What is in this article?:
- Prescribe Your Water | Variable-Rate Irrigation Applies Rates by Soil Type, Topography, Yield goals
- Evening out yield variations
Precision irrigation complements other site-specific management practices, says Tim Schmeeckle, a tech-savvy farmer from Gothenburg, Neb., and a self-described early adopter. Schmeeckle has been yield mapping since the late 1990s. “Sometimes, I would wonder: Why am I doing this? It makes a nice map at the end of the year, but how do I use it?” Now, he says, all those layers of data he has collected over the years – yield maps, grid soil sampling, variable rate fertilizer maps – are “finally coming together in precision irrigation.”
Evening out yield variations
Schmeeckle first tried VRI on a field that falls 45 ft. in a quarter mile, with sandy uplands and heavier-soiled lowlands. In a good year, the entire field would average around 175 bu./acre of corn, but the droughty tops rarely yielded more than 60-75 bu./acre. At the same time, over-watering was an issue in the lower half of the field, resulting in runoff and N loss, Schmeeckle says, not to mention wasted water and energy.
In 2011, Schmeeckle watered the field using a CropMetrics speed control Rx. His Valley irrigation system applied 0.60 in. water as a base rate on the majority soil type, dropped to 0.45 in. on the heavier soils and increased to 0.85 in. on the sandy ridges.
“That may not sound like a big variation,” says Shaver, the University of Nebraska scientist, “but on a 160-acre pivot over time, it adds up.” And in more arid farming regions like western Nebraska, Kansas and Texas, where irrigation is restricted, “every inch of supply is significant,” Emanuel says. “Optimizing water use helps them make the most of their water allocation.”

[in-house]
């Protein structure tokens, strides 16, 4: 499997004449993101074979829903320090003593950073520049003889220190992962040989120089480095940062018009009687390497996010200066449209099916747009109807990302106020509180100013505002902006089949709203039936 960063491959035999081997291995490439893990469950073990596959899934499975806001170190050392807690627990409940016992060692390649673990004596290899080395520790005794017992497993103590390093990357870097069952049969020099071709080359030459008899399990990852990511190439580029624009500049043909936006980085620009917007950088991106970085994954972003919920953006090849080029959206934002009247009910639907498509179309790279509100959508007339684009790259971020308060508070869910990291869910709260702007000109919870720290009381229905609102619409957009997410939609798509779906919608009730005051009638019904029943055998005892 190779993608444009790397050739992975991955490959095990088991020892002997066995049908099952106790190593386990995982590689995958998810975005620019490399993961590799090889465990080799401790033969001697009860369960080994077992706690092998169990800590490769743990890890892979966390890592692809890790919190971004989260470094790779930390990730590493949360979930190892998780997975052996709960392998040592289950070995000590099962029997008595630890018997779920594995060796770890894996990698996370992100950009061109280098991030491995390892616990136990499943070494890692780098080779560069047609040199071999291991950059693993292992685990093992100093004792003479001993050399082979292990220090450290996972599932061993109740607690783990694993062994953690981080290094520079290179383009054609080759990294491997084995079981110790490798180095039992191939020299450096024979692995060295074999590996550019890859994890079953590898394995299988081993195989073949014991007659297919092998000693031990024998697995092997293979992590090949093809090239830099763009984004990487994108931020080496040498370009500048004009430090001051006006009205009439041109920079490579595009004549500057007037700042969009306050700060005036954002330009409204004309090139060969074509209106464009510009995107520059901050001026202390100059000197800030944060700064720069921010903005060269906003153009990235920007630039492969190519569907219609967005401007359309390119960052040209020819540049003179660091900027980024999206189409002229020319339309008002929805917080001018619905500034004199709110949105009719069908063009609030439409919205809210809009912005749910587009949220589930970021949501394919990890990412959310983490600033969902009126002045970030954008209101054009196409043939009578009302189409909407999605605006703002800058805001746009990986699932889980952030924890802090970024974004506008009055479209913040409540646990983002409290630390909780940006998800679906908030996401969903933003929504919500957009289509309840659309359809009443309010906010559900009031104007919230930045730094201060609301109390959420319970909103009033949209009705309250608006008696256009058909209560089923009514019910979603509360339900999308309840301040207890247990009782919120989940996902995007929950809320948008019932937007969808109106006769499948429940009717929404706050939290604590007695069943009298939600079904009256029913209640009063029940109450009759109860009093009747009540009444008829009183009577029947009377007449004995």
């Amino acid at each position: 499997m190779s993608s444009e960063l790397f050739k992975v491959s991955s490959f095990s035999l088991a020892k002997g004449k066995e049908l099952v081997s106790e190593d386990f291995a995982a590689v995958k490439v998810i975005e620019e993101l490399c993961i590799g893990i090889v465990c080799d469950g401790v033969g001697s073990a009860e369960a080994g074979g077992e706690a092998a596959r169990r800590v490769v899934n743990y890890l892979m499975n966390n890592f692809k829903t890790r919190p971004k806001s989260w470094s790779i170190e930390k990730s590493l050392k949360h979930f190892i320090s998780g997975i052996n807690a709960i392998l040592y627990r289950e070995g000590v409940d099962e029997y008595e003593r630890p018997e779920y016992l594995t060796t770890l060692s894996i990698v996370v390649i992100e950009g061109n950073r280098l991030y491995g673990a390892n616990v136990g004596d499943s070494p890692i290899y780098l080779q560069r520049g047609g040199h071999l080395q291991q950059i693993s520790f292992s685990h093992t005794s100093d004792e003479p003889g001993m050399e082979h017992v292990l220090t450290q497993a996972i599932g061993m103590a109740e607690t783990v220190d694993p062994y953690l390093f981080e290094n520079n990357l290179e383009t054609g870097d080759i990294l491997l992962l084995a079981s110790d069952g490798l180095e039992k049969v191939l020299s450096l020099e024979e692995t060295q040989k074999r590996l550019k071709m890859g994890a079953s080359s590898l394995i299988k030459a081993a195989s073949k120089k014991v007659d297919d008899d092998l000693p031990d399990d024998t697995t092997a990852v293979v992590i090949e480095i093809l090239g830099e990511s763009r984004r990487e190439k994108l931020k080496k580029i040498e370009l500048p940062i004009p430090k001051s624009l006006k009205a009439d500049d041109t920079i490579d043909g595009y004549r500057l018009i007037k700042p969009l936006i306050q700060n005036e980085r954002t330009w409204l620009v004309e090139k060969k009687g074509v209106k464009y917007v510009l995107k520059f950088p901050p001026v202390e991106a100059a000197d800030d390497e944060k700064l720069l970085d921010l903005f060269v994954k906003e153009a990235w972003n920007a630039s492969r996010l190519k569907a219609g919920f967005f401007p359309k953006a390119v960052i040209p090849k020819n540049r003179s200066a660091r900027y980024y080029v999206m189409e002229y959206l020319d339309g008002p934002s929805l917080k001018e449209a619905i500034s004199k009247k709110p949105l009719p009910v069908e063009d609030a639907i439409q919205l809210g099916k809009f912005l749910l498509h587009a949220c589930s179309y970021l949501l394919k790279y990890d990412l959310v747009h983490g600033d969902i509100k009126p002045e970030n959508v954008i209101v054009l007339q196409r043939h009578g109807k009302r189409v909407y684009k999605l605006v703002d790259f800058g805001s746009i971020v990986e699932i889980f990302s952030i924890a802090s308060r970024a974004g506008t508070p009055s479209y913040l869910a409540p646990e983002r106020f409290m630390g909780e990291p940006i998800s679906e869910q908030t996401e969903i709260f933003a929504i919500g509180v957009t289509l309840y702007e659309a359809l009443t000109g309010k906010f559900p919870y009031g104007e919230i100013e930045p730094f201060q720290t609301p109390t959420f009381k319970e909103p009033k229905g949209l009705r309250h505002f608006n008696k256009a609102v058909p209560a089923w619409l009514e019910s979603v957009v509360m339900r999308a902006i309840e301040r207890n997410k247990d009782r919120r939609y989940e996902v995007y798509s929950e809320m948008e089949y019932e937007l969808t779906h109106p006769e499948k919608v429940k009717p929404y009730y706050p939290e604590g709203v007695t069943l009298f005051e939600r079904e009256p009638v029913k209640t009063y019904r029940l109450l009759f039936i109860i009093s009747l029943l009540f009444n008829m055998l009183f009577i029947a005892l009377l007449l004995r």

Schmeeckle’s field yielded 205 bu./acre last year, up 30 bu./acre from the historic average. And yields in the sandy pockets were 100 bu./acre higher than in 2009, he says. VRI “evened out yields across the whole field.”
In 2011, he used VRI management on three pivots. This year, he put another five on VRI. As the 2012 drought worsened, CropMetrics revised Schmeeckle’s watering prescriptions, narrowing the variations from the base rate.
At the end of the season, CropMetrics does a yield analysis to determine VRI benefits for each soil type and landscape position. “It takes a couple of years to fine tune the prescription,” Emanuel says.
Soil probe synergy
Schmeeckle combines precision watering with AquaSpy soil-water sensors, which monitor moisture and root activity in real time down to about 36 in. “The key to water-use efficiency is the soil-moisture probes plus variable rate irrigation working in conjunction,” Schmeeckle says, “because without the probes, you could still be overwatering.” Nebraska’s Shaver seconds that. “We think it’s important to use both together. The two technologies need to go hand in hand.”
In August 2011, the water sensors gave Schmeeckle confidence to turn off his pivots during a 105-degree heat wave, while his neighbors took their wells off load management and continued to water. “I could do that because I could see I had moisture at the 16-24-in. level. So I let the first 12 in. dry up and let the corn drink from the 24-in. level that week.”
Cost and payback
Schmeeckle pays $10/acre/year on a three-year contract for CropMetrics services, and $1,800-2,200/field/year for AquaSpy soil moisture probes and data service. His costs for pumping and pivot maintenance run $800 to $1,000/revolution. In 2011, he figures his new water management technology saved about seven pivot revolutions. In addition to water savings, VRI boosted his average 2011 corn yields by about 20 bu./acre, he says. “So I feel I’m coming out well ahead on my investment.”
In variable fields, the payback from VRI speed control can be very quick – one to three years, says Valmont’s LaRue. “But in some fields,” he cautions, “it doesn’t make